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[数据库]How to return dictionary keys as a list in Python 3.3


 

http://btmiller.com/2015/04/13/get-list-of-keys-from-dictionary-in-python-2-and-3.html

 

Get a List of Keys From a Dictionary in Both Python 2 and Python 3

It was mentioned in an earlier post that there is a difference in how the keys() operation behaves between Python 2 and Python 3. If you’re adapting your Python 2 code to Python 3 (which you should), it will throw a TypeError when you try to operate on keys() like a list. So, if you depend on getting a list returned from keys(), here’s how to make it work for both Python 2 and Python 3.

In Python 2, simply calling keys() on a dictionary object will return what you expect:

$ python>>> foo = { 'bar': "hello", 'baz': "world" }>>> type(foo.keys())<type 'list'>>>> foo.keys()['baz', 'bar']>>> foo.keys()[0]'baz'

That’s great, however, in Python 3, keys() no longer returns a list, but a view object:

The objects returned by dict.keys()dict.values() and dict.items() are view objects. They provide a dynamic view on the dictionary’s entries, which means that when the dictionary changes, the view reflects these changes.

The dict_keys object is an iterator and looks a lot more like a set than a list. So using the same call in Python 3 would produce this result:

$ python3>>> foo = { 'bar': "hello", 'baz': "world" }>>> type(foo.keys())<class 'dict_keys'>>>> foo.keys()dict_keys(['baz', 'bar'])>>> foo.keys()[0]Traceback (most recent call last):File "<stdin>", line 1, in <module>TypeError: 'dict_keys' object does not support indexing

The TypeError can be avoided and compatibility can be maintained by simply converting the dict_keys object into a list which can then be indexed as normal in both Python 2 and Python 3:

$ python3>>> foo = { 'bar': "hello", 'baz': "world" }>>> type(list(foo.keys()))<class 'list'>>>> list(foo.keys())['baz', 'bar']>>> list(foo.keys())[0]'baz'

And just for good measure, here it is in Python 2:

$ python>>> foo = { 'bar': "hello", 'baz': "world" }>>> type(list(foo.keys()))<class 'list'>>>> list(foo.keys())['baz', 'bar']>>> list(foo.keys())[0]'baz'

 

http://stackoverflow.com/questions/16819222/how-to-return-dictionary-keys-as-a-list-in-python-3-3

65down votefavorite6

I noticed something very weird - or let's say, something that is very different from Python 2.7 and older versions of Python 3 I believe.

Previously, I could get dictionary keys, values, or items of a dictionary very easily as list:

PYTHON 2.7>>> newdict = {1:0, 2:0, 3:0}>>> newdict{1: 0, 2: 0, 3: 0}>>> newdict.keys()[1, 2, 3]

Now, I get something like this in

PYTHON 3.3.0>>> newdict.keys()dict_keys([1, 2, 3])

I am wondering if there is a way to return a list as I showed it in the Python 2.7 example. Because now, I have to do something like

newlist = list()for i in newdict.keys():  newlist.append(i)

EDIT:

Thanks, list(newdict.keys()) works as I wanted!

But there is another thing that bugs me now: I want to create a list of reversed dictionary keys and values to sort them by values. Like so (okay, this is a bad example, because the values are all 0 here)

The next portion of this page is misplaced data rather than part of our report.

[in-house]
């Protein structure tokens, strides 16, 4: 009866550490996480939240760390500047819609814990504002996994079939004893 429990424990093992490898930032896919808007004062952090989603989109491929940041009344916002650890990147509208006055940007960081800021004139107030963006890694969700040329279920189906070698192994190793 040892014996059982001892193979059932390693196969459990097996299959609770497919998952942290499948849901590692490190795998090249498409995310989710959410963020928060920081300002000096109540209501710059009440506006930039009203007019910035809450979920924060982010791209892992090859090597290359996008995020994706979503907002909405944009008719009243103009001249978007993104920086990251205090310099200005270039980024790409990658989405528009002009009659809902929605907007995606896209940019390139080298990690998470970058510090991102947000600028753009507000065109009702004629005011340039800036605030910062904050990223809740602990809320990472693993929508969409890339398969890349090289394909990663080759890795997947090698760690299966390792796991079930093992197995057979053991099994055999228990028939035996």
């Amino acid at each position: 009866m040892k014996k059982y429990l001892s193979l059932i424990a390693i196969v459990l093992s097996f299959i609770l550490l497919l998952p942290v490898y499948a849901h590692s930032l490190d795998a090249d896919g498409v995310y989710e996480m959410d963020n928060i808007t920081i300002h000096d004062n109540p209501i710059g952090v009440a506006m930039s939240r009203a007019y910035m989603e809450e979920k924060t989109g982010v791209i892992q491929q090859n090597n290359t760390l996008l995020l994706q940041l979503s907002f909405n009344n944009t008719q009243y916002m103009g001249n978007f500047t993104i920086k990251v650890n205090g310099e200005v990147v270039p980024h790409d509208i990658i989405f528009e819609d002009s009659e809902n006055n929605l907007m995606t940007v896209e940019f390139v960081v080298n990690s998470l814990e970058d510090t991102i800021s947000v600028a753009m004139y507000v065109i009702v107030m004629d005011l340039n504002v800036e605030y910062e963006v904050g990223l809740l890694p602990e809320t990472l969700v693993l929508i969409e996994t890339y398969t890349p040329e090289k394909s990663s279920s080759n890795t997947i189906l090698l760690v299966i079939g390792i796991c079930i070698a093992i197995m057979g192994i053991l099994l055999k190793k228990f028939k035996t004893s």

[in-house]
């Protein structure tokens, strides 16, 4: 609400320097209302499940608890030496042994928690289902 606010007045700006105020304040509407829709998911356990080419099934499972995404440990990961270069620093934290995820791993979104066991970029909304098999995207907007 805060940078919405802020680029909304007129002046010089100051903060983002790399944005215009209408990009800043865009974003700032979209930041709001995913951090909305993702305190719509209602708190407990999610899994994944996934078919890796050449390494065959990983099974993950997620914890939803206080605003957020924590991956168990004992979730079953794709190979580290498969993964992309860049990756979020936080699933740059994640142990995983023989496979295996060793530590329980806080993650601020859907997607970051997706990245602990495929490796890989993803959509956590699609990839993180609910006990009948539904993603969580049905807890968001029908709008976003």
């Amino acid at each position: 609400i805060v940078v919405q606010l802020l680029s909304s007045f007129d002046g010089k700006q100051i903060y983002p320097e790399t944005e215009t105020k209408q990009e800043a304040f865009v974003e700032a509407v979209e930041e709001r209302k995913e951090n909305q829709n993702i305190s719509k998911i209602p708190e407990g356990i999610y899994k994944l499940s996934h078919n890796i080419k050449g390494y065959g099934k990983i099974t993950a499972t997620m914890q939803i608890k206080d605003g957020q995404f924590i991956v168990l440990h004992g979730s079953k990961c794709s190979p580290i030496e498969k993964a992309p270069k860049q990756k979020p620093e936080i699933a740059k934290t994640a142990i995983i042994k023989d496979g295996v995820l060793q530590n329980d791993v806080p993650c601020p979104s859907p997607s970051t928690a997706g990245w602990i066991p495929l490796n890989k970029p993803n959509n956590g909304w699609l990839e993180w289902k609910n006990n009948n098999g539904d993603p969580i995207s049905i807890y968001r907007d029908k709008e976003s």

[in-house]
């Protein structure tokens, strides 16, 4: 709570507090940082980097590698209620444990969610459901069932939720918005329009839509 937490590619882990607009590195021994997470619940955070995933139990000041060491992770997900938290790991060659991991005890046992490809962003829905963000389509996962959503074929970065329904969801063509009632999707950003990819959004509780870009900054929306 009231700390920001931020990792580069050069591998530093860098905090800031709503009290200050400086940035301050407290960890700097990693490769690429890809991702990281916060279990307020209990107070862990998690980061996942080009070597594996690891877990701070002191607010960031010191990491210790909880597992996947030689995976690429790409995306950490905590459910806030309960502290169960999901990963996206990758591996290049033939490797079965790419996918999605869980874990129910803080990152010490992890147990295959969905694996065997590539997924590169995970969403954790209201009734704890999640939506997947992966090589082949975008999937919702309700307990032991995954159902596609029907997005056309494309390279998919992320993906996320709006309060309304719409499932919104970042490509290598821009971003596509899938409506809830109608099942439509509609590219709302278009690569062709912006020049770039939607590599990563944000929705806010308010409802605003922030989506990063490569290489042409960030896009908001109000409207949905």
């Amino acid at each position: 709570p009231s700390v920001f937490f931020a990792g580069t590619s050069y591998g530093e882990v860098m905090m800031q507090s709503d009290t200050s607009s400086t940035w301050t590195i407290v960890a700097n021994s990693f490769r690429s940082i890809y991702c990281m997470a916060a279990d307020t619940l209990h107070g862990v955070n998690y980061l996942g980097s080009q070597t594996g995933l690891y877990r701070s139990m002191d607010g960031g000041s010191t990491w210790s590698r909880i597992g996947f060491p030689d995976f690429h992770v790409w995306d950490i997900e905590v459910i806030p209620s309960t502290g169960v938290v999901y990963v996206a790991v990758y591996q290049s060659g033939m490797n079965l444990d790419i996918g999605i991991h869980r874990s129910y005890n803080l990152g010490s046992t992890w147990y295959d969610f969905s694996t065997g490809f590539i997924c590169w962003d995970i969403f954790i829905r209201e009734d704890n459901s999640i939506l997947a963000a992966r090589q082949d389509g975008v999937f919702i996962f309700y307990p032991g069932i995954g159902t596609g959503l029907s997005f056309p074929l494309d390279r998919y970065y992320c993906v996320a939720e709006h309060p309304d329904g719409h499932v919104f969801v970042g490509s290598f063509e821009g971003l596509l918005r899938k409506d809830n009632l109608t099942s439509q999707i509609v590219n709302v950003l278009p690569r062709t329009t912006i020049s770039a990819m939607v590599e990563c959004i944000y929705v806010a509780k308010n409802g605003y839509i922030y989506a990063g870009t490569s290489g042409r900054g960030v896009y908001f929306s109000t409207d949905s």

>>> zip(newdict.values(), newdict.keys())[(0, 1), (0, 2), (0, 3)]

However, in Python3 I get something like

>>> zip(list(newdict.keys()), list(newdict.values()))<zip object at 0x7f367c7df488>

Okay, sorry, I just figured out that you have to use a list() function around zip() too.

list(zip(newdict.values(), newdict.keys()))[(0, 1), (0, 2), (0, 3)]

This is really something one has to get used to


list dictionary python-3.x python-2.x
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edited May 29 '13 at 16:38
 
 

asked May 29 '13 at 16:24
 
user2015601 



 
1 
If you're trying to sort a dictionary by values, try this oneliner: sorted(newdict.item‌​s(),key=lambda x: x[1])newdict.items() returns the key-value pairs as tuples (just like you're doing with the zip above).sorted is the built-in sort function and it permits a key parameter which should be a function that transforms each list element into the value which should be used to sort. – Chris May 29 '13 at 17:33 
   
Looks very handy, thanks! – user2015601 May 29 '13 at 18:54
   
Interesting thread safety issue regarding this topic is here: blog.labix.org/2008/06/27/… – Paul May 10 at 18:00

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3 Answers

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up vote78down voteaccepted

Try list(newdict.keys()).

This wil convert the dict_keys object to a list.

On the other hand, you should ask yourself whether or not it matters. The Pythonic way to code is to assume duck typing (if it looks like a duck and it quacks like a duck, it's a duck). the dict_keys object will act like a list for most purposes. For instance:

for key in newdict.keys(): print(key)

Obviously insertion operators may not work, but that doesn't make much sense for a list of dictionary keys anyway.


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answered May 29 '13 at 16:25


Chris1,787714


 
   
Thank you for the quick response, it works! Regarding the second part of your answer: I think it matters for what I want to do with the list(s), I updated my question under the EDIT section. Thanks! – user2015601 May 29 '13 at 16:31 
1 
newdict.keys() does not support indexing – Miguel de Val-Borro Sep 10 '14 at 17:54
5 
list(newdict) also works (at least in python 3.4). Is there any reason to use the .keys() method? – naught101 Mar 31 '15 at 11:58